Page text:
Original URL: http://www.boston.com/dailyglobe2/272/metro/Who_Chris_Gabrieli_Where_Moakley_Federal_Courthouse_The_topic_The_Hispanic_community+.shtml

Who: Chris Gabrieli, Where: Moakley Federal Courthouse,
The topic: The Hispanic community

Joanna Weiss
Boston Globe
Sunday, September 29, 2002

As the remnants of a storm named Isidore blow into town on Thursday evening, the air by the South Boston Waterfront fills with a breeze and a drizzle. Men and women, wearing natty suits and elegant brocade, duck through the rain into the Joe Moakley Courthouse, where the Hispanic-American Chamber of Commerce is having a 10th anniversary gala dinner.

This is an upwardly mobile crowd, with ties to a vast group of voters that is starting to flex its political power. In the side room that hosts the VIP reception, Chris Gabrieli, Democratic nominee for lieutenant governor, passes through the room enthusiastically, pumping hands and talking contrasts.

After months of competing with like-minded Democrats, Gabrieli keeps telling people, it's finally time to talk about dividing lines. So, as he gives his pitch for building businesses, he brings up Republican nominee Mitt Romney often.

Business has helped make Gabrieli a wealthy man; he helped lead a venture capital firm and founded a multimillion-dollar software company. But tonight, as he weaves through the room, Gabrieli is talking small. Romney, he says, has talked about courting CEOs in other states. Gabrieli and Shannon O'Brien want to talk to businesses that are already here.

''We're so focused on the issue of ground-up,'' Gabrieli tells one group. ''They don't have to all be businesses that want to be big.''

And he waxes nostalgic about his own small-time days. ''When I was growing up, my father had a little business,'' he  says. ''My job was to go up to this very hot room on the top floor of our house and photocopy about a thousand bills. I just thought that's what you did, and then you watched the football game.''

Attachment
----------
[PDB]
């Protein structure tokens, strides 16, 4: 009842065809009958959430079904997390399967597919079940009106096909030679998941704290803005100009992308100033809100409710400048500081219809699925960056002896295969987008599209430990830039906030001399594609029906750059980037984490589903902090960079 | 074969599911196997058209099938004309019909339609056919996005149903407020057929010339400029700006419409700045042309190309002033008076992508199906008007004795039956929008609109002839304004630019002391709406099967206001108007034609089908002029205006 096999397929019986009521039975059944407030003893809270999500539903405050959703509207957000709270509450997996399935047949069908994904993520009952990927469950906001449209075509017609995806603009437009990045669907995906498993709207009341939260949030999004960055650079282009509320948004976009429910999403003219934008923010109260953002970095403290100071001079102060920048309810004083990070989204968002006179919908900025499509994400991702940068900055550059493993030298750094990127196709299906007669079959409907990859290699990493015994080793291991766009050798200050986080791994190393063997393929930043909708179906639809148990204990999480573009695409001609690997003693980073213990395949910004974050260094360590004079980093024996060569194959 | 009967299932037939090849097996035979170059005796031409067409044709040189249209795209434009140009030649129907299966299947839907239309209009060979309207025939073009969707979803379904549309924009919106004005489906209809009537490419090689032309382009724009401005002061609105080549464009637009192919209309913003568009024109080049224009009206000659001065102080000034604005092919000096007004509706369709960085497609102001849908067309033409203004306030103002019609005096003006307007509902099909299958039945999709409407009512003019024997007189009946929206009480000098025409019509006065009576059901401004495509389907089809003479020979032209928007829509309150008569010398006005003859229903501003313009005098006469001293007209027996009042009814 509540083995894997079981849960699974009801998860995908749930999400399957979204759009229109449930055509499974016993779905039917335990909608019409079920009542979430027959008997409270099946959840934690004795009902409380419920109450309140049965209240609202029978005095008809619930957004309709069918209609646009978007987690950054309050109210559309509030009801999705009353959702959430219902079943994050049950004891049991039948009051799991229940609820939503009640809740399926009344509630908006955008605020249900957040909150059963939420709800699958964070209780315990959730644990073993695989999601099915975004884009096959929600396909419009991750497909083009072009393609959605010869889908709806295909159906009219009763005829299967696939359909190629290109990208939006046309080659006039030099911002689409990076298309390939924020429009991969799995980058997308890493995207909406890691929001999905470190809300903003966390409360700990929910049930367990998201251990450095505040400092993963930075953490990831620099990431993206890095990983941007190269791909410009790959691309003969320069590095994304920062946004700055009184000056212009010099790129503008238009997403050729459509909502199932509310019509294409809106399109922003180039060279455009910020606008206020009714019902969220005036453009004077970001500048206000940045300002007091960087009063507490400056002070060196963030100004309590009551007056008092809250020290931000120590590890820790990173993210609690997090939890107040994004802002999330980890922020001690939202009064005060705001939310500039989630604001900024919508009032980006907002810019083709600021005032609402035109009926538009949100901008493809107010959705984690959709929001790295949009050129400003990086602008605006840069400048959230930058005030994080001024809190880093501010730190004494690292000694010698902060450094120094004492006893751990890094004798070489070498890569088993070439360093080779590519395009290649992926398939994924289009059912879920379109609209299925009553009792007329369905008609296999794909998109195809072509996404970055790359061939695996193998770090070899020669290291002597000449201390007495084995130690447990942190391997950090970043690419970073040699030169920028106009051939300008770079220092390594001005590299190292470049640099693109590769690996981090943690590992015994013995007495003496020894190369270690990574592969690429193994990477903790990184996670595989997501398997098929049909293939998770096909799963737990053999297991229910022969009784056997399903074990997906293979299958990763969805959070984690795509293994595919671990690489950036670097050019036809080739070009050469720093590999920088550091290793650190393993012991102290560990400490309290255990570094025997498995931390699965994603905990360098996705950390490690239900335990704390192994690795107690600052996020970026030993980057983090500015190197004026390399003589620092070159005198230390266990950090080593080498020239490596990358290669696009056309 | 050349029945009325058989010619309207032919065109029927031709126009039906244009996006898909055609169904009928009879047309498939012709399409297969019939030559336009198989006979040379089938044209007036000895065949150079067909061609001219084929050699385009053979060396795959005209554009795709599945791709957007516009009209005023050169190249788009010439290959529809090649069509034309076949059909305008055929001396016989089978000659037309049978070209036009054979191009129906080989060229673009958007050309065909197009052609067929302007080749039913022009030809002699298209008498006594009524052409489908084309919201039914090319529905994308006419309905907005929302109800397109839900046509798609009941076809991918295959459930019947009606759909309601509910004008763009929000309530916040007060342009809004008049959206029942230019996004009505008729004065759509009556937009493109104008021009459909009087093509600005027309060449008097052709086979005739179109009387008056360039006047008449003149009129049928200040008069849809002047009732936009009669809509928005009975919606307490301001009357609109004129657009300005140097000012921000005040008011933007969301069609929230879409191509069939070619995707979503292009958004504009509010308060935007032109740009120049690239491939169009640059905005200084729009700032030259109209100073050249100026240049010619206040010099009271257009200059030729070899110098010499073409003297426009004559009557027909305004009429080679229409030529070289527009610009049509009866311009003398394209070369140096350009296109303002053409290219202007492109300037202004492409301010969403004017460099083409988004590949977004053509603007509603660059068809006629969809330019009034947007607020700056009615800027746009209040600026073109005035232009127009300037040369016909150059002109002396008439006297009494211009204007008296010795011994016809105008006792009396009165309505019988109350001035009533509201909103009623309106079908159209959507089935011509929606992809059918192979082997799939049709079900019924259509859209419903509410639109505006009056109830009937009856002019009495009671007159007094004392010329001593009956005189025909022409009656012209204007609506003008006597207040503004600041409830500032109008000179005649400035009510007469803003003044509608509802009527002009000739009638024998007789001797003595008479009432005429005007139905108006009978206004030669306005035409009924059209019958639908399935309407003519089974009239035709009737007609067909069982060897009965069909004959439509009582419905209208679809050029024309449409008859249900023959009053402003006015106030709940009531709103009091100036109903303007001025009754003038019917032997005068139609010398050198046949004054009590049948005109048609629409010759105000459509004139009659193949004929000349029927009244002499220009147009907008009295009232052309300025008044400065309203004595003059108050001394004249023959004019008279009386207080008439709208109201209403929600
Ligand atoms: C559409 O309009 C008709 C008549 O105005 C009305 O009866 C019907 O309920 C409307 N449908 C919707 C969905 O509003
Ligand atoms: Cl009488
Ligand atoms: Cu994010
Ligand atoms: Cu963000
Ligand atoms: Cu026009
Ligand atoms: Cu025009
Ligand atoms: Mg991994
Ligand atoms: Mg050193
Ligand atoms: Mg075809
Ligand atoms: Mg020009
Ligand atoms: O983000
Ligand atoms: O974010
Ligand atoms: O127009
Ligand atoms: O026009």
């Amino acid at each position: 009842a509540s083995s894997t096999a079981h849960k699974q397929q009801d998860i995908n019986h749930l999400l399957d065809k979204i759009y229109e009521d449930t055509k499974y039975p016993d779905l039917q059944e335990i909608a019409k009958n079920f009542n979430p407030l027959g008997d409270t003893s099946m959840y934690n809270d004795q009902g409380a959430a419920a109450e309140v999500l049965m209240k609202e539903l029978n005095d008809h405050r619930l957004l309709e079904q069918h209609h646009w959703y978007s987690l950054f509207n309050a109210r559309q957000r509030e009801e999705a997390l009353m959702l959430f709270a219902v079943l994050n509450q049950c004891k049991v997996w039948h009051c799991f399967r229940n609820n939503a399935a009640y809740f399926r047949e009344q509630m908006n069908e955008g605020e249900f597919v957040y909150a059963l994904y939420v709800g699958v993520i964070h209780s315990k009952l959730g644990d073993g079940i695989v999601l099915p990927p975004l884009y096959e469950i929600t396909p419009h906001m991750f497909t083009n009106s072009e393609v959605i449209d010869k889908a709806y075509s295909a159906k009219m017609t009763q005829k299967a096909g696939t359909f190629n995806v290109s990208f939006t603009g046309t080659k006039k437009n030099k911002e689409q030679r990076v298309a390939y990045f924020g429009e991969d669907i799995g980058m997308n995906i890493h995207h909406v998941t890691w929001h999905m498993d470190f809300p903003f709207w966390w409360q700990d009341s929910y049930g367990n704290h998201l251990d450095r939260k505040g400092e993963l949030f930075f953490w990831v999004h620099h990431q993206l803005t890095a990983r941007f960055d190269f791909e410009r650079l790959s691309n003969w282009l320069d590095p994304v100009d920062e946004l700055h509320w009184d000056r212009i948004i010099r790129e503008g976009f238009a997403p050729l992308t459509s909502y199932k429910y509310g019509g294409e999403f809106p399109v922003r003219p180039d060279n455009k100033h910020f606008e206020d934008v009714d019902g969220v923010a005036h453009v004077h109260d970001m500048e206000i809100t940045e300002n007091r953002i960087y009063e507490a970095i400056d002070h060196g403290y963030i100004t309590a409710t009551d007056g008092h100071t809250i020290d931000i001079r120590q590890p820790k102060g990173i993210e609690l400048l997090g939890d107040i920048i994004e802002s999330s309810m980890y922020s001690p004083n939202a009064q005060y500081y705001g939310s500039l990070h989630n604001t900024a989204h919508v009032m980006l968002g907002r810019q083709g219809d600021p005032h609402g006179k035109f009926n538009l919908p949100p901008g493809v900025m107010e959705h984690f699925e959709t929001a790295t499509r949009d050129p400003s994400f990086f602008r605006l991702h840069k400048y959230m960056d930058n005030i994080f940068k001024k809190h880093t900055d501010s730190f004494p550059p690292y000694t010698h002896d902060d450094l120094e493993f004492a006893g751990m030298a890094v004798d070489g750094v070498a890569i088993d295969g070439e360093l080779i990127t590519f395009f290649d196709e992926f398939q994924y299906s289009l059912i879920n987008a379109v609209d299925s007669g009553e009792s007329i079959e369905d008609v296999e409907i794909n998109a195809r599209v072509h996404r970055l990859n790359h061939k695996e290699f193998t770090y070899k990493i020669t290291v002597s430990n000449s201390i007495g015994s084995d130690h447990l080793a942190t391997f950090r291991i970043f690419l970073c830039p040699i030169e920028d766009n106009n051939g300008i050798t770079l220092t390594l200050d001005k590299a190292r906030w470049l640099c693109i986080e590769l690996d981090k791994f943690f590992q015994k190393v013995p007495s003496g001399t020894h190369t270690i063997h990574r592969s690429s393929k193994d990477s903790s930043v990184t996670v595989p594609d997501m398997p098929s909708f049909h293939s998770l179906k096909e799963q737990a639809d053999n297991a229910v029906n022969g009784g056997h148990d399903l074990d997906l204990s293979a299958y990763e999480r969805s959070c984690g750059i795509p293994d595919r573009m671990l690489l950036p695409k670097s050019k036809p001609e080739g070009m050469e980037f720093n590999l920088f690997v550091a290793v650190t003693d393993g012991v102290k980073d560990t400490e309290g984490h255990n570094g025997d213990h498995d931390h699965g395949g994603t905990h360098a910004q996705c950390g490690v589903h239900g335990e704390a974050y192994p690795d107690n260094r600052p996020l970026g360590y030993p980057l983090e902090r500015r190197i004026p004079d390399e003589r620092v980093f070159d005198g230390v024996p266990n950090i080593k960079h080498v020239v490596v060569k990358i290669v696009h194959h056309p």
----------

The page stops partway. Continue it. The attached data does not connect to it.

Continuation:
The story draws a smile from Tony Barros, an amiable man in a neat tan suit who owns a children's clothing store in Jamaica Plain. He tells Gabrieli that neighborhood businesses need more support from banks.

''That's the gateway for minorities and women,'' Gabrieli says. ''It helps root a community ... . When you're stuck in a neighborhood, you just have to make it better.''

The chitchat continues, as waiters pass trays of barbecued beef and Alvaro Lima, the chamber's chairman, looks on approvingly. His chamber has seen a lot of political traffic this season; most of the gubernatorial candidates, including Romney, have spoken at the group's breakfasts.

And while the Republican contender was well-received, he got an earful about a different dividing line: the Unz initiative, a referendum on the November ballot that would replace bilingual education with English immersion. Gabrieli and O'Brien oppose the Unz amendment. Romney and his running mate support it.

''We disagree with Mitt Romney on bilingual education,'' Lima says. ''It's not an issue that we want to speak Spanish only. But we want to preserve our culture.''

This is the true political buzz of the night: a subject Gabrieli keeps hearing about as he passes through the crowd. To anyone who asks, he repeats his opposition. ''The issue is meant to aim at, frankly, white suburban voters,'' he tells a pair of men from Univision. ''I think that there are a lot of voters who don't understand what's happening in the schools.''